It seems possible that there may be even more Australian Diggers missing from the Battle of Fromelles than first thought in the mass grave at Pheasant Wood where the Germans buried British and Australian dead after the battle on July 19 1916.
Lambis Englezos and his team have German and Red Cross records to suggest around 190 Australians were buried at Pheasant Wood. But Lambis now believes it’s possible that number may rise and the number of British soldiers buried there may be fewer than first thought.
That supposition would have some battlefield logic to support it because the British dead would have to have been carried some kilometres from where they died on the far side of the Sugar Loaf salient to Pheasant Wood.
The Commonwealth War Graves Commission has been keeping a very tight lid on information from the archaeological dig to exhume the remains found at Pheasant Wood.
They have confirmed that a total of 250 sets of remains have been recovered (around 50 in each of five main pits) and that they have now been anthropologically examined (to detect their nationality). These now lie in storage, recorded according to grave number, layer number in each grave where they were found and the other remains with which each was buried. The CWGC has also said that the ‘vast majority’ of remains found in the first three burial pits were Australian.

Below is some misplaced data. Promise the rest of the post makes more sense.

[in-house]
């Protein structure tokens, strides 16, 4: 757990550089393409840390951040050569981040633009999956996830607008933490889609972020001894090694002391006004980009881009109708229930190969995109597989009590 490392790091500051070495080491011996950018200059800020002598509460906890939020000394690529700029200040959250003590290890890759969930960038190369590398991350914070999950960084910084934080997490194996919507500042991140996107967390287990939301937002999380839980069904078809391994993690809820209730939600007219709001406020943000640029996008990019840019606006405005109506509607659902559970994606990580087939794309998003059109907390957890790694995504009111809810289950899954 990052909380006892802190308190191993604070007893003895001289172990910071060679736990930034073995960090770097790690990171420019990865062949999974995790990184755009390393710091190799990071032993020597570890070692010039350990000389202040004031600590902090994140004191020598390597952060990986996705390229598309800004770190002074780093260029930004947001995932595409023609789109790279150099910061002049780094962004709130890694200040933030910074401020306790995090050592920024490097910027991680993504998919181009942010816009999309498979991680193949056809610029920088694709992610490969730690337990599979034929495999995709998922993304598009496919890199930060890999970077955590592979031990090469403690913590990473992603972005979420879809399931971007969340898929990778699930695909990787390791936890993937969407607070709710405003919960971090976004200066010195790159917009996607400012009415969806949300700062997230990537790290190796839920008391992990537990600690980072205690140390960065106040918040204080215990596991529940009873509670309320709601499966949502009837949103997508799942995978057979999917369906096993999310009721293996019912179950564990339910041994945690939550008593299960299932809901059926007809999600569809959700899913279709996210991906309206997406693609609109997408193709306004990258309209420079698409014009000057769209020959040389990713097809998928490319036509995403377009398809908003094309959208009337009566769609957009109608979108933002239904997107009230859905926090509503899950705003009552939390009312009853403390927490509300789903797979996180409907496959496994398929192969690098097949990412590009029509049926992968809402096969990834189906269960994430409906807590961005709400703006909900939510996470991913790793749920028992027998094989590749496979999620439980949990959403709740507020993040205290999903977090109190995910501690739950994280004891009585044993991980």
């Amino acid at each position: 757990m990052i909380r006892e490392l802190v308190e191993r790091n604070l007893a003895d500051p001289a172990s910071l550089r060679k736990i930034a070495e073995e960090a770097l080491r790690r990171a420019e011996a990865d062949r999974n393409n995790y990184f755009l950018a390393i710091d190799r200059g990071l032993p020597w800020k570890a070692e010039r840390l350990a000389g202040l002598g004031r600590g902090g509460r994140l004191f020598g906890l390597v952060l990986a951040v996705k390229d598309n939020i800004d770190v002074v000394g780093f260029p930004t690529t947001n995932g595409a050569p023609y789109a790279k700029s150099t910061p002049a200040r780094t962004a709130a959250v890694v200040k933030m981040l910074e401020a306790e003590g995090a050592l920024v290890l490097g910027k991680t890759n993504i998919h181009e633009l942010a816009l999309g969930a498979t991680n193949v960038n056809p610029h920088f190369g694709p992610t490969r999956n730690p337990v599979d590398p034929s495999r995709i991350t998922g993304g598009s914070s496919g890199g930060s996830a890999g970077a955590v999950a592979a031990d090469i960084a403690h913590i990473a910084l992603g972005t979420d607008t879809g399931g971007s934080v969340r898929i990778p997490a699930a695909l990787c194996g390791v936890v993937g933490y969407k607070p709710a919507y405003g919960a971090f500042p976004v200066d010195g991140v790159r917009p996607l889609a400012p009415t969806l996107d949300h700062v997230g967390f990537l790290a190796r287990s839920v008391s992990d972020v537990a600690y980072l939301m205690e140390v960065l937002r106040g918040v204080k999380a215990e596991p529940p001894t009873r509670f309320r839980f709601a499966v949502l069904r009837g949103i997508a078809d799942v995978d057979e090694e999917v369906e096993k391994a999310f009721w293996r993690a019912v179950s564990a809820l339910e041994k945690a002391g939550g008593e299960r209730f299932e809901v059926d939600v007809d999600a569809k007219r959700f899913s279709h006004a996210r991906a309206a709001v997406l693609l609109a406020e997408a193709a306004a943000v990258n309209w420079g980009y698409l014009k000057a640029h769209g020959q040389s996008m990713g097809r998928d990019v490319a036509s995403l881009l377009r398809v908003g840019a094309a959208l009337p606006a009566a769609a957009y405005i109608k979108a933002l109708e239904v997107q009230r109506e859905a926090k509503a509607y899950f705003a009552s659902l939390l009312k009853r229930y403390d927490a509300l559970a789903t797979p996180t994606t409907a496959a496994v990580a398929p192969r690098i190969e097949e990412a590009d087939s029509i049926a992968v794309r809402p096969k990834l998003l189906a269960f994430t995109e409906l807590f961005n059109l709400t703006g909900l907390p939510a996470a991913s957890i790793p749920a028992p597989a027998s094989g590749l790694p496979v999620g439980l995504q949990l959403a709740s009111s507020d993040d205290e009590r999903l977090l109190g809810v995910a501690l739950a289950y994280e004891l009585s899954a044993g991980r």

They have made no pronouncement of the nationality of the two remaining pits, each with around 50 remains, or the sixth pit, which had just six remains in it. So we don't yet know the total number of Australians found in the mass grave.
As Lambis suggests, it’s possible that more than 200 of the remains at Pheasant Wood are Australian.
Let’s hope the CWGC gives us some details of the full nationality breakdown of the remains soon. And let’s hope the Australian Government expedites the gathering of DNA material from the Australian families of the Fromelles missing so we can move closer to identification and individual burials.